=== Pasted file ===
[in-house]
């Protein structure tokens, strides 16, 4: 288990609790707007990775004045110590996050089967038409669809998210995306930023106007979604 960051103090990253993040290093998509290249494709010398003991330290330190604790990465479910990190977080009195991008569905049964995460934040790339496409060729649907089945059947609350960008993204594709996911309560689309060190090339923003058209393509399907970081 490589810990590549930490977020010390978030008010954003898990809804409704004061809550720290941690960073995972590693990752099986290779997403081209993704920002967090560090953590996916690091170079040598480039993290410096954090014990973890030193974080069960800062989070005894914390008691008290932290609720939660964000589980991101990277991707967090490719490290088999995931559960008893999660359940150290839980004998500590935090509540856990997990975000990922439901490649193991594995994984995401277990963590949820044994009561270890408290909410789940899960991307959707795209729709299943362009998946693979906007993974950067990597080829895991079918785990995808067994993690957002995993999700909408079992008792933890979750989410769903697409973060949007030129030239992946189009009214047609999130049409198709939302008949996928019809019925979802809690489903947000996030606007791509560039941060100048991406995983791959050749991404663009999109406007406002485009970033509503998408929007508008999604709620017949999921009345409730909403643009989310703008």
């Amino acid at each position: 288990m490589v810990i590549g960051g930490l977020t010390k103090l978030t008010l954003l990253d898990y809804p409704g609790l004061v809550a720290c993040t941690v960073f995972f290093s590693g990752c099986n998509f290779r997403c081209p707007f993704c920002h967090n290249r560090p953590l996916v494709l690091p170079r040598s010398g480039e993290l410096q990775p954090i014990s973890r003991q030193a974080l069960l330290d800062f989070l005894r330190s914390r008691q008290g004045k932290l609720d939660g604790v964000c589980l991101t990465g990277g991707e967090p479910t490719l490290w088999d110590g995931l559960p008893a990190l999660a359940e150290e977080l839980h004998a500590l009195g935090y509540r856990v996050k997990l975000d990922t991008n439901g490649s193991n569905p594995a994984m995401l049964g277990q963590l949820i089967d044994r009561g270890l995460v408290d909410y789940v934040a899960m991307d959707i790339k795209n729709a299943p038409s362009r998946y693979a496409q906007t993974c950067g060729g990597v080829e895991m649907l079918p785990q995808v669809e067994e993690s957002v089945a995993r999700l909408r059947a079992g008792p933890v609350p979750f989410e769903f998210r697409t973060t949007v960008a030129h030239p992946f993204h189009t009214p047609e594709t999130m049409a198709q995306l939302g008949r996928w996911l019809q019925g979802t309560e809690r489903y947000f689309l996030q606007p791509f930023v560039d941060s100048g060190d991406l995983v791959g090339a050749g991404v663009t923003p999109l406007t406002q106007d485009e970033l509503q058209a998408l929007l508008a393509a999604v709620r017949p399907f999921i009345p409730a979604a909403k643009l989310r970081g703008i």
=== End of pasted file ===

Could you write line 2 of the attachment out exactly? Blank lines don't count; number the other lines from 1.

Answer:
């Protein structure tokens, strides 16, 4: 288990609790707007990775004045110590996050089967038409669809998210995306930023106007979604 960051103090990253993040290093998509290249494709010398003991330290330190604790990465479910990190977080009195991008569905049964995460934040790339496409060729649907089945059947609350960008993204594709996911309560689309060190090339923003058209393509399907970081 490589810990590549930490977020010390978030008010954003898990809804409704004061809550720290941690960073995972590693990752099986290779997403081209993704920002967090560090953590996916690091170079040598480039993290410096954090014990973890030193974080069960800062989070005894914390008691008290932290609720939660964000589980991101990277991707967090490719490290088999995931559960008893999660359940150290839980004998500590935090509540856990997990975000990922439901490649193991594995994984995401277990963590949820044994009561270890408290909410789940899960991307959707795209729709299943362009998946693979906007993974950067990597080829895991079918785990995808067994993690957002995993999700909408079992008792933890979750989410769903697409973060949007030129030239992946189009009214047609999130049409198709939302008949996928019809019925979802809690489903947000996030606007791509560039941060100048991406995983791959050749991404663009999109406007406002485009970033509503998408929007508008999604709620017949999921009345409730909403643009989310703008």